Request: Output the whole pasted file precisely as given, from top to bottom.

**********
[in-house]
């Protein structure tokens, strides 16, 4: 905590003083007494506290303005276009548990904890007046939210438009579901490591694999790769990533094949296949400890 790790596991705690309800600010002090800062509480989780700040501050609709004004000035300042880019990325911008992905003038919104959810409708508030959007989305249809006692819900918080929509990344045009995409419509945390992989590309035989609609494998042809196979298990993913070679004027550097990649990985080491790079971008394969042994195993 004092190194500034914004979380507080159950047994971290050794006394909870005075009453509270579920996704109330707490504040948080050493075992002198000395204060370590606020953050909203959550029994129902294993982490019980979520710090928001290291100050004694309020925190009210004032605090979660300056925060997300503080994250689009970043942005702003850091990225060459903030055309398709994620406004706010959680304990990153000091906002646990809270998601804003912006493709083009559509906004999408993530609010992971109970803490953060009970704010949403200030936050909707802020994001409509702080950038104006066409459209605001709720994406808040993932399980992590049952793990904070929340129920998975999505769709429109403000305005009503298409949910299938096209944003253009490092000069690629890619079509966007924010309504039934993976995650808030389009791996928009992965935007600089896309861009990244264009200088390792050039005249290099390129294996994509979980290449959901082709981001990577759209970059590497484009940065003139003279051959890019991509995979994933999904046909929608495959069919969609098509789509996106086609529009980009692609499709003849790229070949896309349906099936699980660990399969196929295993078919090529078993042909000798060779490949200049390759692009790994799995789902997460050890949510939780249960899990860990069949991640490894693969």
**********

[in-house]
């Protein structure tokens, strides 16, 4: 905590003083007494506290303005276009548990904890007046939210438009579901490591694999790769990533094949296949400890 790790596991705690309800600010002090800062509480989780700040501050609709004004000035300042880019990325911008992905003038919104959810409708508030959007989305249809006692819900918080929509990344045009995409419509945390992989590309035989609609494998042809196979298990993913070679004027550097990649990985080491790079971008394969042994195993 004092190194500034914004979380507080159950047994971290050794006394909870005075009453509270579920996704109330707490504040948080050493075992002198000395204060370590606020953050909203959550029994129902294993982490019980979520710090928001290291100050004694309020925190009210004032605090979660300056925060997300503080994250689009970043942005702003850091990225060459903030055309398709994620406004706010959680304990990153000091906002646990809270998601804003912006493709083009559509906004999408993530609010992971109970803490953060009970704010949403200030936050909707802020994001409509702080950038104006066409459209605001709720994406808040993932399980992590049952793990904070929340129920998975999505769709429109403000305005009503298409949910299938096209944003253009490092000069690629890619079509966007924010309504039934993976995650808030389009791996928009992965935007600089896309861009990244264009200088390792050039005249290099390129294996994509979980290449959901082709981001990577759209970059590497484009940065003139003279051959890019991509995979994933999904046909929608495959069919969609098509789509996106086609529009980009692609499709003849790229070949896309349906099936699980660990399969196929295993078919090529078993042909000798060779490949200049390759692009790994799995789902997460050890949510939780249960899990860990069949991640490894693969």